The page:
Defining a role for contrast-enhanced ultrasound in endovascular aneurysm repair surveillance

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Endovascular aneurysm repair (EVAR) surveillance includes duplex ultrasound, abdominal radiography, and computed tomography angiography. Contrast-enhanced ultrasound (CEUS) has emerged as an additional modality whose role remains undefined. We evaluated whether a potential role for CEUS was the elucidation of unresolved issues following standard surveillance modalities.


All patients undergoing EVAR at a tertiary referral center had surveillance based on plain abdominal radiograph and duplex ultrasound, with single arterial phase computed tomography angiography reserved for abnormalities or nondiagnostic imaging. In this prospective evaluation, from April 2010 to July 2011, discordance between imaging modalities or unresolved surveillance issues prompted CEUS. Cases and imaging were discussed in a multidisciplinary setting and outcomes recorded.


During the study period, 539 patients underwent EVAR surveillance, of whom 33 (6%) had CEUS for unresolved issues (median age, 79; range, 66–90; 28 male). Median follow-up after EVAR was 23 months (range, 0–132). In all cases, CEUS was able to resolve the clinical issue, resulting in secondary intervention in 10 patients (30%). The remaining patients were returned to surveillance.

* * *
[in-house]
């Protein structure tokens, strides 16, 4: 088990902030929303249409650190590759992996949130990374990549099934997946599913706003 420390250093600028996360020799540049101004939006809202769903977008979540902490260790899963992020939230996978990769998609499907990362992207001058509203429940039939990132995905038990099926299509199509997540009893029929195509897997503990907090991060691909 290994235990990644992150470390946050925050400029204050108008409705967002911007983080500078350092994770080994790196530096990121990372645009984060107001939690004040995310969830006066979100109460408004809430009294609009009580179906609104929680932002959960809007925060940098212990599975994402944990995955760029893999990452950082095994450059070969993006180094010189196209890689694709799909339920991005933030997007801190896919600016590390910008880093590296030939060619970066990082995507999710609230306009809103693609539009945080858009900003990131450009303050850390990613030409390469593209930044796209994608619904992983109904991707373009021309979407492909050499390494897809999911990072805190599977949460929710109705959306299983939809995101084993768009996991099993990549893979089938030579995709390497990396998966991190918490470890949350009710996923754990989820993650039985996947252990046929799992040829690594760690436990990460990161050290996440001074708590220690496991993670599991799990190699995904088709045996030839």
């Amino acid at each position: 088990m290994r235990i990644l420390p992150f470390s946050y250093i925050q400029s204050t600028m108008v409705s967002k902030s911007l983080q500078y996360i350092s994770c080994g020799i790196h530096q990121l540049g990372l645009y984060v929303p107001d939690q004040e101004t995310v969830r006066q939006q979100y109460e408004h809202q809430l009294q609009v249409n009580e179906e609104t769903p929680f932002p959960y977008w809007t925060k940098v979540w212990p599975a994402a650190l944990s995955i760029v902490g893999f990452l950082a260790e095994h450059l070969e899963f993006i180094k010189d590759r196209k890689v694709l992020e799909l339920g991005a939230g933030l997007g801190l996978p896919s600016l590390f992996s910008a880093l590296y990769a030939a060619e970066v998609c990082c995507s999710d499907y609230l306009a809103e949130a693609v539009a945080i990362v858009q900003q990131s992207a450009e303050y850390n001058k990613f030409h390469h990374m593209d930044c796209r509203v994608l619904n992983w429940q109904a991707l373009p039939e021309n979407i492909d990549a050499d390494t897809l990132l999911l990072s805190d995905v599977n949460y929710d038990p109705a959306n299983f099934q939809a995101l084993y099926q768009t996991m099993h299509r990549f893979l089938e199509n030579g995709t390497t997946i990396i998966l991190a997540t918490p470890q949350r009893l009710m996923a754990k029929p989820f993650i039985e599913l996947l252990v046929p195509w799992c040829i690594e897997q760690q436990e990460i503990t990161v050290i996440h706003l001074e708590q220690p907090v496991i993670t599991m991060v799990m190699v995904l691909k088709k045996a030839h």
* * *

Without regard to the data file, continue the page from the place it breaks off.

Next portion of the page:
Within the cohort of 33 patients, the clinical issues were categorized into three groups. Group 1: Endoleak of uncertain classification (n = 27: 21 type II, four type I, two had endoleak excluded). Group 2: Significant aneurysm expansion (≥5 mm) without apparent endoleak (n = 4: one type II, three had endoleak excluded). Group 3: Target vessel patency following fenestrated EVAR (n = 2: patency confirmed in both).


CEUS can enhance EVAR surveillance through clarification of endoleak and target vessel patency when standard imaging modalities are not diagnostic.

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